However, before we argue whether modern capitalist democracies are preserving “true” democracy, we must decide whether democracies per se are worth preserving, whether the ideal form was ever realizable.13 I shall close my paper with the argument that democracy’s fundamental principles of freedom and equality for all were a ruse from the beginning. Just as Bush’s proud boasts that his country composes a “beacon of freedom and opportunity” for all offers little of concrete utility to the homeless, the poor, the deserted mothers and fatherless children who dwell on the margins of America’s prosperity; so democracy in its Athenian roots, so philosophically rich, so politically self-righteous, so ethically trumpeted throughout the ages, offered little to the hungry and destitute families who struggled under its realities.
I am suggesting that democracy’s founding blueprint was also its founding myth, a true Platonic utopia. Since it is the work of philosophy to think politics in truth, let us finally admit the empirical truth of the façade of equality and freedom that compose the founding principles upon which democracies have always been erected. In ancient Athens, as in modern democracies, equality was not equal distribution of goods; it was equal opportunity before the law. When Athens abolished debt slavery, a new concept arose—eleutheria (freedom). With the erasure of this fundamental wrong from the polis, poor citizens came to recognize their possession of a “quality” that, in theory, permitted their separation from the slave population: eleutheria. Though the poor still lived lives no better than slaves, their citizenship in the community of “freemen” was now inviolable. So everybody got a share of the common good of the democracy: the rich well-born had their excellence (arête) and honor (tim), the wealthy had their prosperity (ploûtos), and the people (demos) had their freedom (eleutheria). But where people do not have enough to eat, can we truly say they have freedom? Freedom that condemns them to the fields so they cannot exercise their rights of citizenship? Freedom that condemns them armour-less to the frontlines of battle where they are free to die for their polis? Freedom that condemns them to ridicule and humiliation, to hunger and disease, to ignorance and hopelessness?
Democracy was born upon a fundamental ruse. Where there is not some degree of economic freedom, some degree of equitable distribution of goods, freedom is the quality of those who have nothing but the liberty to go hungry and die, and to curse their children to the same fate. The homeless and the poverty-stricken in the rich West suffer from the same deception as the poor of the Third World, the same deception as the demos of the first superpower, the deception that, even without bread or warm clothing, shelter or health care, democracy grants freedom and equality for all.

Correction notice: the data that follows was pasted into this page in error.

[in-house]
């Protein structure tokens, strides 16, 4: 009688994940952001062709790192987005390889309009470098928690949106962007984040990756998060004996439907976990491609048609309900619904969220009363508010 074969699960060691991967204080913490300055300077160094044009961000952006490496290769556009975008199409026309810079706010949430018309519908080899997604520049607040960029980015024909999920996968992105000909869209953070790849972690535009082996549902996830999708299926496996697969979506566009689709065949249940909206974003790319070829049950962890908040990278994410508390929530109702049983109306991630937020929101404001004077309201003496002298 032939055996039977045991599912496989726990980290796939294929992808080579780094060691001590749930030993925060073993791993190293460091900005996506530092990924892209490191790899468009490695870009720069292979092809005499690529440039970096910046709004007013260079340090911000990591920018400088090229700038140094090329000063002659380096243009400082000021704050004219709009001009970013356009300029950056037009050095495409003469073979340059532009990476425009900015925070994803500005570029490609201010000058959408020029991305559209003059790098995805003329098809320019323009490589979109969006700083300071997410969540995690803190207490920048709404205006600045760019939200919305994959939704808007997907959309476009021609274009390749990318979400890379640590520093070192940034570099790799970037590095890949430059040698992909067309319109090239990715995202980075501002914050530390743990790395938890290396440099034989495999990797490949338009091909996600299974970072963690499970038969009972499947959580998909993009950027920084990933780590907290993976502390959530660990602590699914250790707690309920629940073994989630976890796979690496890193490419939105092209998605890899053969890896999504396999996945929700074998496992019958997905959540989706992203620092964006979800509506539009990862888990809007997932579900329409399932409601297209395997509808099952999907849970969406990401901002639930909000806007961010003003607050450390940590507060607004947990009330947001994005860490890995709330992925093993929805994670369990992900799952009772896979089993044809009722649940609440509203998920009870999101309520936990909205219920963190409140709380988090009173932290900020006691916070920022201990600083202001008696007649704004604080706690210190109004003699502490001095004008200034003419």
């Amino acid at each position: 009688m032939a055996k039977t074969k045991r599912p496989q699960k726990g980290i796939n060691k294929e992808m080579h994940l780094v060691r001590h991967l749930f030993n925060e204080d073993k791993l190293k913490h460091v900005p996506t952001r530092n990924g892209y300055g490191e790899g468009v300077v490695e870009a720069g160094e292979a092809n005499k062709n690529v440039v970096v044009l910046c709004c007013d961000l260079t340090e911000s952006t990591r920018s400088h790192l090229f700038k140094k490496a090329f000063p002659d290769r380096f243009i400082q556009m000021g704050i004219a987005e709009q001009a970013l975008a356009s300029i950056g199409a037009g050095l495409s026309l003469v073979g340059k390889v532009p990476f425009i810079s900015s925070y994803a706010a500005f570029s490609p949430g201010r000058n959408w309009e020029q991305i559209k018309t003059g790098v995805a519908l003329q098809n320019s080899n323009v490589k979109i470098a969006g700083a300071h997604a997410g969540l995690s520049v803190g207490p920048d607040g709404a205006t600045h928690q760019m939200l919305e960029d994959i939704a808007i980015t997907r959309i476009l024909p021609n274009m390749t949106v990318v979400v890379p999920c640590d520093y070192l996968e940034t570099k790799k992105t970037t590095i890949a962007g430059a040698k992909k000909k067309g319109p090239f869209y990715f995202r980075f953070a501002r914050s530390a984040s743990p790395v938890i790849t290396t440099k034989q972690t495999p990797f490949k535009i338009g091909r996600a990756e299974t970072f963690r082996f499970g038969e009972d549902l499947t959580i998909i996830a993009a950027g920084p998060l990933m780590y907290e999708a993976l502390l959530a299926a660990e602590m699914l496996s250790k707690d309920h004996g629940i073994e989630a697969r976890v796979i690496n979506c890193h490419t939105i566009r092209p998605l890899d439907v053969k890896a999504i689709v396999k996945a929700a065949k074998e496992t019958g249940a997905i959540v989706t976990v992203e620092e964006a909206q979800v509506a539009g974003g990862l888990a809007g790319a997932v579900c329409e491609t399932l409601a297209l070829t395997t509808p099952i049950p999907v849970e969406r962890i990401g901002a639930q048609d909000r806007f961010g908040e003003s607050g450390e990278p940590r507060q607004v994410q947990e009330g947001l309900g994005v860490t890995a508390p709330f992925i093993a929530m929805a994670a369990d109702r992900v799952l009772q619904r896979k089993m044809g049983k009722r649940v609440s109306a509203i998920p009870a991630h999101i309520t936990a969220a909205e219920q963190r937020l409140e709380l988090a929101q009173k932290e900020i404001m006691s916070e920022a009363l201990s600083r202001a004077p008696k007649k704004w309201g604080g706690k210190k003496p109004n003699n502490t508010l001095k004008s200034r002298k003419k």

Modern capitalist democracies have forgotten the wisdom of the ancients. They have disregarded the warnings of the great thinkers. Accumulation of wealth has eclipsed the quest for the good life (eudaimonia) and seeking after excellence. They have lost sight of the notion of the unity of the virtues, inscribed in the heavens as the assumption that humaneness is the supreme excellence, human beauty is its justice, courage is its temperance, wealth is its noble-minded generosity.
So the question is not whether democracies have gone wrong in the modern era, but how far wrong and at whose expense? The question is, to maintain the deception of demos kratos, what new myths must be spun, whose miseries concealed, what embarrassing questions silenced? Until the emptiness of democracy’s promises are brought to the fore of political discussions, young idealists will continue to enlist in foul-purposed military campaigns, dying to preserve this illusion; foreign leaders will be assassinated and their peasants slaughtered to maintain this fiction; and foreign countries will be “liberated” into this shameless lie by massive carpet bombing, barrages of radioactive artillery, and seizure of their rightful resources.
Aristotle insists that the state is worth preserving to the degree that its form remains pure and its leaders remain in service to the good of the whole. Aristotle is critical of the insistence found in Plato’s Republic that a harmonizing unity should be imposed upon the varied parts of the state, even at the expense of the happiness of the parts. Instead, Aristotle contends that although the final ends of the various men within the state are alike in realization of their full rational and political life, men remain utterly diverse in nature and in talent, and this is happily so. It is essential that their diversity and individual merit not be sacrificed to the ideal of a homogenizing unity. Thus Aristotle affirms an attractive liberal-democratic ideal when he states: “The nature of the state is plurality.”14 Unity is not merely impracticable; it is undesirable as an end. Since plurality is the nature of individual men, it is critical that its preservation be secured by the very nature of the state.